Is it safe to travel to Myanmar? What vaccines should we have before leaving for Cambodia? Is Thai food good for my dairy-allergic children? Many concerns may arise before you travel to Asia.
Myanmar is going through a difficult period, but it is still safe to visit. The problematic zones are concentrated in the north of the country, along the Chinese border – far away from the usual tourist tracks.
If you are planning to visit Cambodia (or any other Southeast Asian country), then consult your doctor to see if any vaccines are required. Vaccinations for Cambodia are usually “recommended” but not mandatory.
Dairy products are quite uncommon in all of Southeast Asia. It is always a good thing to double-check, but encountering dairy products in a Thai restaurant, for example, is highly unlikely.
- Enjoy the wide variety of cuisine that Southeast Asia has to offer.
- Taste all the amazing food at an affordable price.
- Know and respect the local customs to get the best out of your experience.
- Staying healthy and safe while travelling around is usually easy.
Dining tips for family holidays
Southeast Asia offers an amazing array of cuisine, with different flavors, cooking styles and influences.
We assemble here some information you might find useful: the most characteristic features of each national cuisine (staple food, herbs, spices, and cooking styles), along with a quick overview of the average dining costs.
General information for dining in Southeast Asia
Most cuisine in Southeast Asia comes from a combination of traditional dishes and the influence of colonizing countries like Portugal, France, and Netherlands.
Even if each country has its own characteristic features when it comes to food, they all share a common foundation provided by rice, fish, vegetables, and fruit.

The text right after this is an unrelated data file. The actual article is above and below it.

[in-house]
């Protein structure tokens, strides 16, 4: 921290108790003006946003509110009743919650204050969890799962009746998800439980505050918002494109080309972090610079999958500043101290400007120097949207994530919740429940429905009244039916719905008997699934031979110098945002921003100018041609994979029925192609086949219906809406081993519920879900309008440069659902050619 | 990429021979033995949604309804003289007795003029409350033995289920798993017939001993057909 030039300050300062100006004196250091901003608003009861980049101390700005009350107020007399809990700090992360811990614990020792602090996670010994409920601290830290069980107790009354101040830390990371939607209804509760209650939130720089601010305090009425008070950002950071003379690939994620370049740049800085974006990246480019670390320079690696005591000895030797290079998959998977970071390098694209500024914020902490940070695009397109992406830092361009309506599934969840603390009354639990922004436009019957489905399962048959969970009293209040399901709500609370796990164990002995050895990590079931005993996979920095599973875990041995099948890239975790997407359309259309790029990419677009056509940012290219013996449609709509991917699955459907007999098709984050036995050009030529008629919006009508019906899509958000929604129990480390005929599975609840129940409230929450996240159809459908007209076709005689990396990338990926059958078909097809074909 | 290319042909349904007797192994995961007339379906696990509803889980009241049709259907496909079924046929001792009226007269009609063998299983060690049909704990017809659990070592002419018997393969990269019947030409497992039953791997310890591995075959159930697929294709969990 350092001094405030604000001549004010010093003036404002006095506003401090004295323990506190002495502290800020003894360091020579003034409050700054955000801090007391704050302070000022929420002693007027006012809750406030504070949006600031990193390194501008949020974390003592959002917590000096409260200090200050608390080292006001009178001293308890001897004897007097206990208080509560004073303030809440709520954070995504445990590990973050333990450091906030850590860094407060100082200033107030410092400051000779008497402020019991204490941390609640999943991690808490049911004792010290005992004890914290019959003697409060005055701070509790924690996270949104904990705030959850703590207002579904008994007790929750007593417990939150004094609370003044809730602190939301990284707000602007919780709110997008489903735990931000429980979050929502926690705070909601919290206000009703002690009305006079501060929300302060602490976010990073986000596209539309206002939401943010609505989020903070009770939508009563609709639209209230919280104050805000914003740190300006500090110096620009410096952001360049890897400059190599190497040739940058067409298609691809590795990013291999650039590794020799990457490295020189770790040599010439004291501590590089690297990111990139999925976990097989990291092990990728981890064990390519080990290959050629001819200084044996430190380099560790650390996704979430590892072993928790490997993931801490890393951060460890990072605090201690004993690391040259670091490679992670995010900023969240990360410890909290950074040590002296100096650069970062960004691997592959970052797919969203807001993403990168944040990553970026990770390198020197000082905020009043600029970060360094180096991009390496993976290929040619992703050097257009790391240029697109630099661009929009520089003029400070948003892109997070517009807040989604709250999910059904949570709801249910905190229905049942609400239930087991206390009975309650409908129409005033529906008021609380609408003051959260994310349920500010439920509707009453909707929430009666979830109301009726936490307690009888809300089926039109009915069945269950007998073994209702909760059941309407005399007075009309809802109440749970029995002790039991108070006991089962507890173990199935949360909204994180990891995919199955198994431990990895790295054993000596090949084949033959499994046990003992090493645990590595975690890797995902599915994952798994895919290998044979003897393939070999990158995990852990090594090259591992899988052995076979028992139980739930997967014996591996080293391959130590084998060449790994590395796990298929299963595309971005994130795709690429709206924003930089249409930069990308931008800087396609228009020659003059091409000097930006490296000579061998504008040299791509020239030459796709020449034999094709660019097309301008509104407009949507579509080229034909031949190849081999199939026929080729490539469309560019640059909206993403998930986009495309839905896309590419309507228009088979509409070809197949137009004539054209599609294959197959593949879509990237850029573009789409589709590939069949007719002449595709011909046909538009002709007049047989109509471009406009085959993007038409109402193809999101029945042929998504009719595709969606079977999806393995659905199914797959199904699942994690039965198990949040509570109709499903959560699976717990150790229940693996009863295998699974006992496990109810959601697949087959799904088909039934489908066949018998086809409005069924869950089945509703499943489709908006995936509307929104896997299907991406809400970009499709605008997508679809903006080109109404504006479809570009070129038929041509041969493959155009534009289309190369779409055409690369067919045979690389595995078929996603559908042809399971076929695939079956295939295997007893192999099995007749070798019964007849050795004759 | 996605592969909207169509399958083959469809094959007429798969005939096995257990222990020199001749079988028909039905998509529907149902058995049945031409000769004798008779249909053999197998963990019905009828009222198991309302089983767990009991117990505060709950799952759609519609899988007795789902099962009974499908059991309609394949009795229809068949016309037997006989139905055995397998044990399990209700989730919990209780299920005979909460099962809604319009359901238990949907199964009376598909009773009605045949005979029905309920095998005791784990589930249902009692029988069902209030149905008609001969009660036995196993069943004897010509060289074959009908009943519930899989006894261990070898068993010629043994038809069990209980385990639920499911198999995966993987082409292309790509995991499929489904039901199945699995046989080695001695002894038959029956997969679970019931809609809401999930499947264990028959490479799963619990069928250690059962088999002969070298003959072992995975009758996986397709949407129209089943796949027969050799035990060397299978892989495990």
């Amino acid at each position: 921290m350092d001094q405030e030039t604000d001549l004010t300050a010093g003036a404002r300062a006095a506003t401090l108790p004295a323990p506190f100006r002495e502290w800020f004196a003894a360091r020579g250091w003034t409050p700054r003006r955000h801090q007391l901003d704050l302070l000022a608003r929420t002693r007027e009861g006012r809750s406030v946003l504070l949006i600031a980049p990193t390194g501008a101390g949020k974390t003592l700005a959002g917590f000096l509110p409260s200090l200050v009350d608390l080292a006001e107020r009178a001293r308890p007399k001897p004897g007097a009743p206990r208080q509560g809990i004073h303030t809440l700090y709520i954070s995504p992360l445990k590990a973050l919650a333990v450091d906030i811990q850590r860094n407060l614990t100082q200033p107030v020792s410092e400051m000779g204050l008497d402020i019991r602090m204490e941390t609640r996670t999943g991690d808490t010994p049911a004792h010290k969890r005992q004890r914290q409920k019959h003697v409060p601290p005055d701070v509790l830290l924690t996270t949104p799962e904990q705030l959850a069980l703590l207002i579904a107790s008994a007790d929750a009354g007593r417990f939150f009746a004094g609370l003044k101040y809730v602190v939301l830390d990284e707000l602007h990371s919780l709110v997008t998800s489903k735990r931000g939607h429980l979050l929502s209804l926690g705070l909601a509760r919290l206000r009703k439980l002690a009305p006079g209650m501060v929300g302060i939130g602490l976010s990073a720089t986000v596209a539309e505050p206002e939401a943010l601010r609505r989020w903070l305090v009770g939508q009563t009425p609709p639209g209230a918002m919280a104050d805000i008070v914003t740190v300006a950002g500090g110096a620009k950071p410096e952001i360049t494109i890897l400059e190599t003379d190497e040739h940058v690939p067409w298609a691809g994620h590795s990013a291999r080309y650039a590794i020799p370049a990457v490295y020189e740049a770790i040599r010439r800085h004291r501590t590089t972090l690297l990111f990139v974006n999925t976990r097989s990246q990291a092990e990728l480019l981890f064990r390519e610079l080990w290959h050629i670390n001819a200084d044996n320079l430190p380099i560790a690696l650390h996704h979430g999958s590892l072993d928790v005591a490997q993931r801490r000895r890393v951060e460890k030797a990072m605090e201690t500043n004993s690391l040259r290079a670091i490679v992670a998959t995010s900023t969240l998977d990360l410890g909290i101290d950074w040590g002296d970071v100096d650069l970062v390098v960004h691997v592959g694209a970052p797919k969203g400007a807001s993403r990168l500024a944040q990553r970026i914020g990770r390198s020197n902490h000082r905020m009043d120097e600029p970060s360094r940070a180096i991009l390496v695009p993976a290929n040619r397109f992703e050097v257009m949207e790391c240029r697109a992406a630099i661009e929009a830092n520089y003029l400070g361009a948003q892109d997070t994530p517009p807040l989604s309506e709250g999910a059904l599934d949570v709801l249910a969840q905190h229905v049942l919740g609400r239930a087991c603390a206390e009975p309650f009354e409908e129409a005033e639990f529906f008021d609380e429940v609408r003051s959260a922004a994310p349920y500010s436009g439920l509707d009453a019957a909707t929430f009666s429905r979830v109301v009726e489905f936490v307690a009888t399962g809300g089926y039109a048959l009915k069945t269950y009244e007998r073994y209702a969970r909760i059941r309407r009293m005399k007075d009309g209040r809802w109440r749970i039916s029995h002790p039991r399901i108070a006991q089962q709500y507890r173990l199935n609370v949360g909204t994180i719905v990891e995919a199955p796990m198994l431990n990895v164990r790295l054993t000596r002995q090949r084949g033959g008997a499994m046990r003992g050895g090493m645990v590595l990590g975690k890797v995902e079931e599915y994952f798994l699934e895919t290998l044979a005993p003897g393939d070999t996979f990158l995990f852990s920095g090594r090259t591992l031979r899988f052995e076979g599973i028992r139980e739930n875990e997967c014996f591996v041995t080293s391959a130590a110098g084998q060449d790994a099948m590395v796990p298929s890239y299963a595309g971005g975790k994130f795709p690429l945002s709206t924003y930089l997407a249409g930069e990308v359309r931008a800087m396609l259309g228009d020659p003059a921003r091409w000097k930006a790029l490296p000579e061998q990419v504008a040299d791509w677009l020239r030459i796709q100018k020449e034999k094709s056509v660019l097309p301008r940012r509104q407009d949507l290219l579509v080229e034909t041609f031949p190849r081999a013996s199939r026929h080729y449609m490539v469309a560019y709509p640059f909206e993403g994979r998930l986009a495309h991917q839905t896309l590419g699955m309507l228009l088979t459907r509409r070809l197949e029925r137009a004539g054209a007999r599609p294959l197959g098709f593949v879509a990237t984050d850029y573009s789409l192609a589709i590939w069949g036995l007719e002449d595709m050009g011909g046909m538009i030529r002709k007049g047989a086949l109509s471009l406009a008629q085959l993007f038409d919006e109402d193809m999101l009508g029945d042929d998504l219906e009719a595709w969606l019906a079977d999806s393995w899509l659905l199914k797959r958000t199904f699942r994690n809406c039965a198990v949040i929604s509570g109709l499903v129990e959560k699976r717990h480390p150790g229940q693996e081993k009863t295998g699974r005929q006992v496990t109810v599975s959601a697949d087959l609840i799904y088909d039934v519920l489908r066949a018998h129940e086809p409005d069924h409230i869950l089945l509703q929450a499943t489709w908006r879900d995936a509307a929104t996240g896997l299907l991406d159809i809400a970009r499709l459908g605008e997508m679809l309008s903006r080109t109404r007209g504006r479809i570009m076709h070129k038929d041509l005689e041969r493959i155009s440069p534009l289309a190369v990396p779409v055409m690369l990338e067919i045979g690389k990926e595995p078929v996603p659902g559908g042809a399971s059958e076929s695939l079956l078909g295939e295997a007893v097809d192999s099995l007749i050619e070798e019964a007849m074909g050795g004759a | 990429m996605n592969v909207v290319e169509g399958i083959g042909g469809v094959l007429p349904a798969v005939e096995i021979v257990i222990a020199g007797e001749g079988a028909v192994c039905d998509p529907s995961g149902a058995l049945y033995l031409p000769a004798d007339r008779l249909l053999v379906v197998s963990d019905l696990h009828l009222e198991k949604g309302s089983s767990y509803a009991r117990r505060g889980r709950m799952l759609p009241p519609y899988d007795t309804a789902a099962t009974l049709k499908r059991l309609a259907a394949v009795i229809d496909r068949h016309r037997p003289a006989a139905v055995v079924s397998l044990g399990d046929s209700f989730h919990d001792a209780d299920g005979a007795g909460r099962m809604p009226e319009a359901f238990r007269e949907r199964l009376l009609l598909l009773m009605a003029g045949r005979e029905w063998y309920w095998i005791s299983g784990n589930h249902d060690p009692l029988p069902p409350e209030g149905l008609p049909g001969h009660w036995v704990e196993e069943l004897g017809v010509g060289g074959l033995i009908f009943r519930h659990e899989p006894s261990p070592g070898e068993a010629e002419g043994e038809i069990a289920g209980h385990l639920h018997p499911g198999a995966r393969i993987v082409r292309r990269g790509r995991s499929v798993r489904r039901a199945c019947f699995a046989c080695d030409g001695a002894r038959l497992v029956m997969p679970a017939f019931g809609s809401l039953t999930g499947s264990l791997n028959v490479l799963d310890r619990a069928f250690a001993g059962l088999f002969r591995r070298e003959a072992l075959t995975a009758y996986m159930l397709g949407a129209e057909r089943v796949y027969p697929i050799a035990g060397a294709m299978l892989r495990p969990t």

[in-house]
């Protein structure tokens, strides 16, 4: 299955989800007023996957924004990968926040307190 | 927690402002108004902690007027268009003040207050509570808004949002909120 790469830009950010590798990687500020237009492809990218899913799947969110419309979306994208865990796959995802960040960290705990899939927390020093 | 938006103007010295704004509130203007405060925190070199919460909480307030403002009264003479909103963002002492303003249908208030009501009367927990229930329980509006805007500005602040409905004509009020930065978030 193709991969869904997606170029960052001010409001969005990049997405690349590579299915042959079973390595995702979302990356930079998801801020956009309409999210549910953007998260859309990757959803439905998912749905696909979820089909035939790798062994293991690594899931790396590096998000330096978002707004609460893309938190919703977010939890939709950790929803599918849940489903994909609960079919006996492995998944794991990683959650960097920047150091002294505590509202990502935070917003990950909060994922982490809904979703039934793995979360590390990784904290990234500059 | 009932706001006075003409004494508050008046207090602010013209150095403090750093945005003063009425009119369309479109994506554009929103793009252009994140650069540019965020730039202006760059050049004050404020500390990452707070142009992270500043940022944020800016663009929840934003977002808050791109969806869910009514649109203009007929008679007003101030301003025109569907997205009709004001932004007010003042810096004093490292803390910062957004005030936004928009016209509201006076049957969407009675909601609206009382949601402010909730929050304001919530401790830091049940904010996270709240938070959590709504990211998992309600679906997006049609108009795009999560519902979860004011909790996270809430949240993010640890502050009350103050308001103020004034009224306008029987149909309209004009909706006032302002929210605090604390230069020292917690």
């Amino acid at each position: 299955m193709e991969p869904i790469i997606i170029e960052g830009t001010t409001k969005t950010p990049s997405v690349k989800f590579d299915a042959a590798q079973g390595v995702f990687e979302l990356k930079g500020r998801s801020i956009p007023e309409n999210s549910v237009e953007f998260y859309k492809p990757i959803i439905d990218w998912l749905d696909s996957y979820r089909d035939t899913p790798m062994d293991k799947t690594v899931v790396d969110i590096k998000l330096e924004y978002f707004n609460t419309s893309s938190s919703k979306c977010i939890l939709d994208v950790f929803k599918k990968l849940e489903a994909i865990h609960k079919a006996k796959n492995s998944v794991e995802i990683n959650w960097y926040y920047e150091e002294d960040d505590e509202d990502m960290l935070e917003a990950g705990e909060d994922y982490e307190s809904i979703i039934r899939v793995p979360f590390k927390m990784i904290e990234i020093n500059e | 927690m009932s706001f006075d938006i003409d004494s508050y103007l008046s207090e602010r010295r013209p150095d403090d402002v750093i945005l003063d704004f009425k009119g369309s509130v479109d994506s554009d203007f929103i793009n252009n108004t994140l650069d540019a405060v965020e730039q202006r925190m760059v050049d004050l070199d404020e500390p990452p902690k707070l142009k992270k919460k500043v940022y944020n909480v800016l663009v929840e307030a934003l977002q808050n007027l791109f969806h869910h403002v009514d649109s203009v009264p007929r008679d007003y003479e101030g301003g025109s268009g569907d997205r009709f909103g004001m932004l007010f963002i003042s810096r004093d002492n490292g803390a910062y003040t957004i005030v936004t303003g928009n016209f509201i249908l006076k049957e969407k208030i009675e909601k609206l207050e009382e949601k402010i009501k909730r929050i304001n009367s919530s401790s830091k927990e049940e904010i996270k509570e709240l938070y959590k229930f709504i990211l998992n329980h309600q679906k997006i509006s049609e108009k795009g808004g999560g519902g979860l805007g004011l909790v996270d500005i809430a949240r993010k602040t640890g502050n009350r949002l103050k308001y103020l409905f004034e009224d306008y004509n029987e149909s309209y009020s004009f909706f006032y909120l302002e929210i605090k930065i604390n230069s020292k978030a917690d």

Vietnamese cuisine still contains French influence, and you will find coffee and baguettes alongside traditional food like dumplings and noodle-soup.
In Cambodia, you will find strong and contrasting flavors, often supplied by paste of fermented fish and curry.
Malaysian cuisine is complex and diverse: chili, shrimp paste, coconut, and soy sauce are essential. A typical Malaysian dish is made with steamed fish (or meat) and vegetables, with noodles or rice on the side.
Thai food is light, with a strong aromatic component. A proper Thai meal would consist of a soup, a curry dish, fish and vegetables. There is always a harmony of taste.
In Myanmar, fish-products like fish sauce and fermented seafood (ngapi) are widely used. The national dish is called mohinga, a noodle soup with fish and many different spices.
The staple food in Laos is sticky rice; galangal, lemongrass, and padaek (fermented fish sauce) are also essential ingredients. The most famous dish is larb, marinated spicy fish with many herbs and greens.
Special dietary needs
In major cities, there are many restaurants catering for special dietary needs such as dairy-free, gluten-free, vegetarian, vegan, and halal. In remote places, dining options are more limited, and we will carefully plan for this in advance.
In Southeast Asia, food always comes at an affordable price. If you dine in a restaurant, here are the prices you can expect:
- all around US $10-15 per person.
Street food usually costs around US $2-4 per person. If you want to try it, choose your place carefully, checking, where possible, the hygienic conditions of the place and how they store their food (everything is usually in plain view).
Always drink bottled water and avoid too much ice (you cannot be sure about the water used in making the ice). Wash and peel all fruit; avoid uncooked meat.